1582 Rheims Version Eng. Trans Vulgate

Hello,

Why is it so rare to find a current copy of the original 1582 Rheims english translation. I am not talking about the Dr. Challoner version.
As far as I can tell there is not a current publisher in the world at the present time.

It is available in text form from Ukraine Russia but that is it.

Seems that there would be atleast some interest, as the Jesuit College at Rheims France did the Translation from St. Jerome’s Vulgate. Was Pius X11 directive on using original texts a factor?

Cardinal John Henry Newman favored the original translation over Challoner’s.

Just for scholarly interest I would think it be more available.

Fogny

Hi Fogny (You old publisher, you!),

“The DR version is extremely precise, but is full of Latinisms and unwieldy English grammar”. That is why the Challoner version came about, being a revision of the DR to make it more palatable.

You probably could find it in a university library, or a seminary library, perhaps in a public library of a large city.

Verbum

From what I understand the original DR is rather tough to read, due to its widespread use of French and/or Latin words that were directly anglicized.

I don’t know any specific examples, but I imagine it would be similar to a modern example, suppose that some factory workers held a manifestation, rather than a strike (or industrial action for you Brits). It’s kind of silly and difficult to use lots of words directly from the French, unless your community is in France/Belgium, which was the case for the translators.

Actually, here's what I was remembering, from the [Catholic Encyclopedia]("http://www.newadvent.org/cathen/05140a.htm"):

The general result was a version in cumbersome English, so full of latinisms as to be in places hardly readable, but withal scholarly and accurate.

[quote=Fogny][snip]. . . .

Why is it so rare to find a current copy of the original 1582 Rheims english translation. I am not talking about the Dr. Challoner version.
As far as I can tell there is not a current publisher in the world at the present time.

It is available in text form from Ukraine Russia but that is it.

Seems that there would be atleast some interest. . . .
[/quote]

You can find the full text of the 1582 Rheims NT in the original spelling in Samuel Bagster’s THE ENGLISH HEXAPLA (1841) in a parallel text edition along with five other early English translations (Wycliffe; Tyndale; Cranmer; Geneva; KJV).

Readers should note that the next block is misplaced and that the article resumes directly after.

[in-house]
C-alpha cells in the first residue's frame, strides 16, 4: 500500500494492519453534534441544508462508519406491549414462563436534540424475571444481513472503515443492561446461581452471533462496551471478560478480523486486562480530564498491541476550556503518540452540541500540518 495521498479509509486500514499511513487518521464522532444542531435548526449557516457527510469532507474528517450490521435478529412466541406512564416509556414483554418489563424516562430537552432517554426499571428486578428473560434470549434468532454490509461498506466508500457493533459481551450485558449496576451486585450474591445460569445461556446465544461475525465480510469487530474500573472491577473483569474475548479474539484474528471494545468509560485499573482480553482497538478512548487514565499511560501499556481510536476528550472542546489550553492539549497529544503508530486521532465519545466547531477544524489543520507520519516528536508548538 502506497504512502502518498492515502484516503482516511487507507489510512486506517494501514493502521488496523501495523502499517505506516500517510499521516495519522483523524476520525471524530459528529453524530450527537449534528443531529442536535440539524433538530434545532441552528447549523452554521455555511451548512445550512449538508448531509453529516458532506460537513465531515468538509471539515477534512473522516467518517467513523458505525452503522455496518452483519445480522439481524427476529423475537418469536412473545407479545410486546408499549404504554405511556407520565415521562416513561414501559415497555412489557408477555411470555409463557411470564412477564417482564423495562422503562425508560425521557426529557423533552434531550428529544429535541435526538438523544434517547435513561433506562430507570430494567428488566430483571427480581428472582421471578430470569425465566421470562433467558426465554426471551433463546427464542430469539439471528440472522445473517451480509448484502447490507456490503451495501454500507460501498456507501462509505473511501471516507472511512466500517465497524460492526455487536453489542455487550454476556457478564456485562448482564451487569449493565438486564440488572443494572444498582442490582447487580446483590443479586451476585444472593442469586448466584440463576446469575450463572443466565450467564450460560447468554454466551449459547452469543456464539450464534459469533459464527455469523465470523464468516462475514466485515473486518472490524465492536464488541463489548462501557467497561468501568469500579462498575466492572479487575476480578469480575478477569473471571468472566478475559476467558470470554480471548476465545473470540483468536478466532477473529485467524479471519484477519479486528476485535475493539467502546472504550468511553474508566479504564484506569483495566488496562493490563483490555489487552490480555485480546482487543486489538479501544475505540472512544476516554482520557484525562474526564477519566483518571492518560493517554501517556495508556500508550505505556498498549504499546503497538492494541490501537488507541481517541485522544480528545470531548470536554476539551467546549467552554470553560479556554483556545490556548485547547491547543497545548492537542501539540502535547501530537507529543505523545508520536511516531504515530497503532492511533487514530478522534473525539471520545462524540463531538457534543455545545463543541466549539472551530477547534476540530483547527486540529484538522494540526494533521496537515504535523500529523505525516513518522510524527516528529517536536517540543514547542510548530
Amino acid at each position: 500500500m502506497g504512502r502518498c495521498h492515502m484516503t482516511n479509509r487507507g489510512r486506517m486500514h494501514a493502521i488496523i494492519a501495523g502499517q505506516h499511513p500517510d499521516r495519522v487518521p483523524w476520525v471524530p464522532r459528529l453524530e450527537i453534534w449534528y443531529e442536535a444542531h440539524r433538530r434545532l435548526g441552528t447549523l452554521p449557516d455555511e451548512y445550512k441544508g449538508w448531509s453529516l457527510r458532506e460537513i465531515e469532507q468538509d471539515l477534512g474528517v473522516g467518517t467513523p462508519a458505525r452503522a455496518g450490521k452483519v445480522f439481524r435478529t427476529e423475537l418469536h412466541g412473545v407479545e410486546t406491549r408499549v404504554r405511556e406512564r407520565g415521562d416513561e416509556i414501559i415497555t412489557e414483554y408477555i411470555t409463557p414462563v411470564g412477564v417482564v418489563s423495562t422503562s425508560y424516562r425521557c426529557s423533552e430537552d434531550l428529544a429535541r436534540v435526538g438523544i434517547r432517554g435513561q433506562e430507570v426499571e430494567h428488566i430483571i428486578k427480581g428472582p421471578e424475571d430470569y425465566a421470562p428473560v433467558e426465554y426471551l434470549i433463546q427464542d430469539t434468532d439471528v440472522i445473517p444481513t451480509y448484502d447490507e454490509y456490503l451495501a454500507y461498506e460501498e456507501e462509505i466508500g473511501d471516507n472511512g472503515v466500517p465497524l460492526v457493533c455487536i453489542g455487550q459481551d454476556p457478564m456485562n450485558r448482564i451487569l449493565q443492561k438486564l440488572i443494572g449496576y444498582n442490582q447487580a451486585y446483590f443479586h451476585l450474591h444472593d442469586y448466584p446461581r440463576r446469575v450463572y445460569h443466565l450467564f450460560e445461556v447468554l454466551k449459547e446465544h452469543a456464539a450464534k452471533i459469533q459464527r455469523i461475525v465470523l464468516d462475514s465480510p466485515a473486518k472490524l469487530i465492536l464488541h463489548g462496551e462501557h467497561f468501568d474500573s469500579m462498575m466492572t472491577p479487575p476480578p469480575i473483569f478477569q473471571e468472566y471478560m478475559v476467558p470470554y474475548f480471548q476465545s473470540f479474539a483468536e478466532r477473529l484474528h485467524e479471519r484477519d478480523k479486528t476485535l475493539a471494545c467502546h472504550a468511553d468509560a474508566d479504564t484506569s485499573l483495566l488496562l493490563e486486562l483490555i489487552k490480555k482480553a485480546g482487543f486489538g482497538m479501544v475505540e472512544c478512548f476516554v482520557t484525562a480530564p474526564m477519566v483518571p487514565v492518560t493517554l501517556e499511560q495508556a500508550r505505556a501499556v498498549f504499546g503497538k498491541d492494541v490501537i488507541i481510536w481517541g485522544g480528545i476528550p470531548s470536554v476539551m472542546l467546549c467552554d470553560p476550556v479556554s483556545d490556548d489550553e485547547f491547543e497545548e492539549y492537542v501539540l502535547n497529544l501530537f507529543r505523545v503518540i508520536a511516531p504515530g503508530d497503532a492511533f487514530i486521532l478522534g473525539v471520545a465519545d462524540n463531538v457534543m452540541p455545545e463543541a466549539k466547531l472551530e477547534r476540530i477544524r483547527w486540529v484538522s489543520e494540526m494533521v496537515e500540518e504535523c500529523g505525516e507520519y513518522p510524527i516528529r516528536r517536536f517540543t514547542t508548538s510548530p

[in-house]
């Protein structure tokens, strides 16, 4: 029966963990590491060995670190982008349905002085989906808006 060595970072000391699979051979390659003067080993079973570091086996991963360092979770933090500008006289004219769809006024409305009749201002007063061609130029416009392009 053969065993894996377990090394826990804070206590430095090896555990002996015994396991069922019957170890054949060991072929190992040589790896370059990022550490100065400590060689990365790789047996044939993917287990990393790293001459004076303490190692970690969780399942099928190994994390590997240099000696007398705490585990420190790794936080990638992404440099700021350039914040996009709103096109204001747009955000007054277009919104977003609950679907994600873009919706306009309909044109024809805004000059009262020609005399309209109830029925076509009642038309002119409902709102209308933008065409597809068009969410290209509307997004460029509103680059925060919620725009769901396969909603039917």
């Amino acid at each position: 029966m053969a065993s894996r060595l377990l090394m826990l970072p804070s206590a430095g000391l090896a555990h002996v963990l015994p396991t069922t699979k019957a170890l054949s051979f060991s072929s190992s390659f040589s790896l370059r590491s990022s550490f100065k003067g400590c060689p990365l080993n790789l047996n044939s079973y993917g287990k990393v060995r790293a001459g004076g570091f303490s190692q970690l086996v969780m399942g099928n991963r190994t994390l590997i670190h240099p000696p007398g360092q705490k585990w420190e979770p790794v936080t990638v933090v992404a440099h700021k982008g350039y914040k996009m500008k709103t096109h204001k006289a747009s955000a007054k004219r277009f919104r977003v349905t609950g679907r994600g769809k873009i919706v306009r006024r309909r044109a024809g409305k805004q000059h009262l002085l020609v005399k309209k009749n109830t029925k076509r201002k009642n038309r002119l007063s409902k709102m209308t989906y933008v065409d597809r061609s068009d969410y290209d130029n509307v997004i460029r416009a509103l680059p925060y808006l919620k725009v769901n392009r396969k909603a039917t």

This is the only place I’ve been able to find it. A beautifully produced facsimile of the Bagster - ‘The 1841 English Hexapla Facsimile’ - is currently available from:

greatsite.com/facsimile-reproductions/hexapla-1841.html

But it’s EXPENSIVE! And copies of the original edition that occasionally appear on the market cost even more. But what a great book!

You can order a copy of the 1582 Rheims New Testament on CD from the following link:

dowayrhemes.com

[quote=Athanasius]You can order a copy of the 1582 Rheims New Testament on CD from the following link:

dowayrhemes.com
[/quote]

Nice! Thanks for the link. But what a pity a printed facsimile of this hasn’t been brought out.

:blessyou:

The dowayrhemes.com page states that:

“The 1582 New Testament books of the Douay Rheims Bible contain many notes and annotations that were removed or replaced in later revisions.”

These notes are not of course present in Bagster’s Hexapla, but he does give us the 1582 text. The scan of ‘Hebrevves Chap. 1, verses 1-4’ on the dowayrhemes.com page corresponds exactly with Bagster’s text (except for his replacement of ‘&’ with ‘and’).

I wish they’d have given us a few more scans. If anyone has the CD, it would be interesting to have their comments.

[quote=romano]But what a pity a printed facsimile of this hasn’t been brought out.
[/quote]

I agree. I would love to have something like that…however, I do have the CD, and it is very nice, especially for the price (though admittedly I haven’t used it that much yet).

[quote=Athanasius]I agree. I would love to have something like that…however, I do have the CD, and it is very nice, especially for the price (though admittedly I haven’t used it that much yet).
[/quote]

Very nice? Alright! You talked me into it. For longer reading sessions I prefer book form, but I’d love to check out the notes, and the text would make a handy reference when puzzled by Challoner’s revision.

:blessyou:

I would appreciate anyone who has this 1582 N/T version to contact me by email.In CD or text file .Only the origional old english text
please not the Challoner / Gann revision.

Thank you

Fogny

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